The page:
Now, back before Bach, Western scales were based on these intervals. Gregorian chant, Palestrina, Machaut [1]; basically anytime before the 16th century, these ratios appeared in stringed instruments and the like. Pleasant sounding? You bet. This intervalic kind of tuning is called, appropriately, just intonation. As music became more and more complex, however, this approach became a problem. To wit:


This is Western notation for a major musical scale. The C on the right is twice the frequency of the C on the left. I’m representing an octave here, after which the pattern repeats, ad nauseum. G is the fifth note, so the ratio of a perfect fifth is G:C, or 3:2. A perfect fourth: F:C, or 4:3. You get the idea. So, for example, what’s the ratio between E and G?

It is G:E, or (3:2, a perfect fifth):(5:4, a major third), or 3/2 divided by 5/4, or 3/2 multiplied by 4/5 (remember high-school math?) or 12/10, which reduces to 6/5. So G:E is 6:5, a simple ratio. G:E is a minor third (see above).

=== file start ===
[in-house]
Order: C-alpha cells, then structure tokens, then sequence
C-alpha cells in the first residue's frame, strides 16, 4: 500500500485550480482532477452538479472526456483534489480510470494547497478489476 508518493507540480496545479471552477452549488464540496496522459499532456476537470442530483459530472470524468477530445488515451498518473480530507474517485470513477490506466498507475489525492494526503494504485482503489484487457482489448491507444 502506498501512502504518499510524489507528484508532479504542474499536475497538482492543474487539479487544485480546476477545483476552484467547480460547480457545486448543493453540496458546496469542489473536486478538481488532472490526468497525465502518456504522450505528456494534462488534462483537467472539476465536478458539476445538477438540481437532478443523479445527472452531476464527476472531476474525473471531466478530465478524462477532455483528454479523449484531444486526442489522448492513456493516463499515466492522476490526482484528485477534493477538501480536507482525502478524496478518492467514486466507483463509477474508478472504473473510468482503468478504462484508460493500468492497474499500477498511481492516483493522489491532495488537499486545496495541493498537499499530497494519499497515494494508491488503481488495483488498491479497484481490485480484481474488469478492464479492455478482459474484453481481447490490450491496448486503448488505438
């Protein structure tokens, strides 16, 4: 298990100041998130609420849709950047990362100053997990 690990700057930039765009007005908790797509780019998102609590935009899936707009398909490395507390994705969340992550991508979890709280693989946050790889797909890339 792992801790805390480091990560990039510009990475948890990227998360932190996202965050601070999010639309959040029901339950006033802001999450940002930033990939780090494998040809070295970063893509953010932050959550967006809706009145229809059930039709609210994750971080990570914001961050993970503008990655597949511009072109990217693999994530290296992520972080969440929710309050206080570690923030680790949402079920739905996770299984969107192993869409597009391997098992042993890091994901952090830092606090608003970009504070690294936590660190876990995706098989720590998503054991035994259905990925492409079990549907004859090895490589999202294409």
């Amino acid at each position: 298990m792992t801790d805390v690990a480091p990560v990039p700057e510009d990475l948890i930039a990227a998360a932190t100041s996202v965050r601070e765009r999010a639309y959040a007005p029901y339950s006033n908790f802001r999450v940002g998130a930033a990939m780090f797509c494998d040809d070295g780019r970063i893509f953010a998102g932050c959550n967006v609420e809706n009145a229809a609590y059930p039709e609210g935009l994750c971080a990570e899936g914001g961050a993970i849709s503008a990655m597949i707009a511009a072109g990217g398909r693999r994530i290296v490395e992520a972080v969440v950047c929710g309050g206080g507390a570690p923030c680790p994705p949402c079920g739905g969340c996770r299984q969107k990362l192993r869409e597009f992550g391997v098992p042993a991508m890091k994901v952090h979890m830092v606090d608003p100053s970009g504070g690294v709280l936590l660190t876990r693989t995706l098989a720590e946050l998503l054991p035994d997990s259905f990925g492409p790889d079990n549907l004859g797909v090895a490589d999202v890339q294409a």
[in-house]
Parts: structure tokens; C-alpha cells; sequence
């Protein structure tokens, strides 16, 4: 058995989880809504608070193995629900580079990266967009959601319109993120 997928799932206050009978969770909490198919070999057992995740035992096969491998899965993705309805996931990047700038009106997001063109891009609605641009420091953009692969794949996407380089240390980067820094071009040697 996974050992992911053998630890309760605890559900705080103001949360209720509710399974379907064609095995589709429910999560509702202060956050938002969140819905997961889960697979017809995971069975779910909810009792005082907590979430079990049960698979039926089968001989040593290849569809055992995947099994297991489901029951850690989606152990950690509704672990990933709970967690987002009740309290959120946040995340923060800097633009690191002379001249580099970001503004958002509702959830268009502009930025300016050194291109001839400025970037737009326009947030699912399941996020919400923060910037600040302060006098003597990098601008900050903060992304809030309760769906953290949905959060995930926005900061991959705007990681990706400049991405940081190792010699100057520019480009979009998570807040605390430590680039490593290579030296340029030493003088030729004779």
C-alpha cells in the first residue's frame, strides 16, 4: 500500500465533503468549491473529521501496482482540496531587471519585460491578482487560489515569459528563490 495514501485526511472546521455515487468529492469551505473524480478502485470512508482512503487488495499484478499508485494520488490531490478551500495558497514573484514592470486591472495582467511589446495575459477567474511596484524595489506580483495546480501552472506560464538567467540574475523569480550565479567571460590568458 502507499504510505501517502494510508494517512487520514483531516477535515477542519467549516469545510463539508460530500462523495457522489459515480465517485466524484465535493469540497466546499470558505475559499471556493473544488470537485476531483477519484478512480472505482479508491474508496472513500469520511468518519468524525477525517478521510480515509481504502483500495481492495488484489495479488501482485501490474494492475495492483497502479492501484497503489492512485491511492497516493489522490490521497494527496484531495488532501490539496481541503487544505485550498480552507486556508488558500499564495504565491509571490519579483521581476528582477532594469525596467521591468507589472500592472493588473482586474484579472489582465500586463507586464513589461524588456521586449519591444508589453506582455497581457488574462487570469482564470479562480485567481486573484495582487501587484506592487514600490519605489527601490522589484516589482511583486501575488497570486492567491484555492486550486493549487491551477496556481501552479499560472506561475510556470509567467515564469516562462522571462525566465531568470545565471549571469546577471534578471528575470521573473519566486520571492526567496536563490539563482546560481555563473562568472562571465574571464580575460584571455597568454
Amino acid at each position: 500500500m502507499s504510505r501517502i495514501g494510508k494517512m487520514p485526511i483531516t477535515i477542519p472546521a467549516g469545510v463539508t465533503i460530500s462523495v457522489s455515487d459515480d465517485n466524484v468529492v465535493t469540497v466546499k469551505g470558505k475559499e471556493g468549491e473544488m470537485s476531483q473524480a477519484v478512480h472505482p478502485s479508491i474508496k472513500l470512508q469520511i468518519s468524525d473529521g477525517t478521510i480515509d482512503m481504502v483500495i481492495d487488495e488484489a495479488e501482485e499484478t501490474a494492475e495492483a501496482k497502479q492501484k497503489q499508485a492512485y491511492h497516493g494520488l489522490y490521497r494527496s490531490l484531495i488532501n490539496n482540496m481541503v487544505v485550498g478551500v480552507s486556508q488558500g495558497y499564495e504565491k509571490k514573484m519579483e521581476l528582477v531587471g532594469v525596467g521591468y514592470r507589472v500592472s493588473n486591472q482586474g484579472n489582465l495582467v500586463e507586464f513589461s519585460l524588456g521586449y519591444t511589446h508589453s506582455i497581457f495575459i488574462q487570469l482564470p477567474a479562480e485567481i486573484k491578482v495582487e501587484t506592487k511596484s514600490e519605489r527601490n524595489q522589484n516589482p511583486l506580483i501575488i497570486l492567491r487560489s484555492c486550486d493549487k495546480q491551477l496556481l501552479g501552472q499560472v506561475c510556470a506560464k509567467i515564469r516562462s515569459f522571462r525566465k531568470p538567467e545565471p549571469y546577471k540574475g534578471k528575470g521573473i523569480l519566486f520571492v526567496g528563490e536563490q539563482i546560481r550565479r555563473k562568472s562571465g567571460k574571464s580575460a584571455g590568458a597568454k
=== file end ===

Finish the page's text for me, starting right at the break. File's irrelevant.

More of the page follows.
Now, what is the ratio between F and D? You would expect it to be a major third or minor third. Let’s find out. The ratio between F and C (perfect fourth) is 4:3. The ratio between D and C (major second) is 9:8. So take 4:3 divided by 9:8, or 4/3 multiplied by 8/9.

The answer? 32/27. And that’s not reducible. In decimal form 32/27 is representable as 1.185, repeating. A minor third (as in G:E, or C:A) is 6/5, or 1.2. A major third (as in E:C) is 5/4, or 1.25. The ratio of F:D in such a framework would sound strangely dissonant (slightly ‘flat’, as the musical parlance goes), and that’s not the only interval with a non-reducible fraction. The result of such tuning problems meant that when an instrument was tuned for a particular key, it sounded a little off when playing in all other keys. Quite a challenge for the musician with a large repertoire.

The solution: Equal temperament tuning. But first, a short aside!

In Western scales, *all* (yes, all) the notes are representable in this framework:

C C# D D# E F F# G G# A A# B C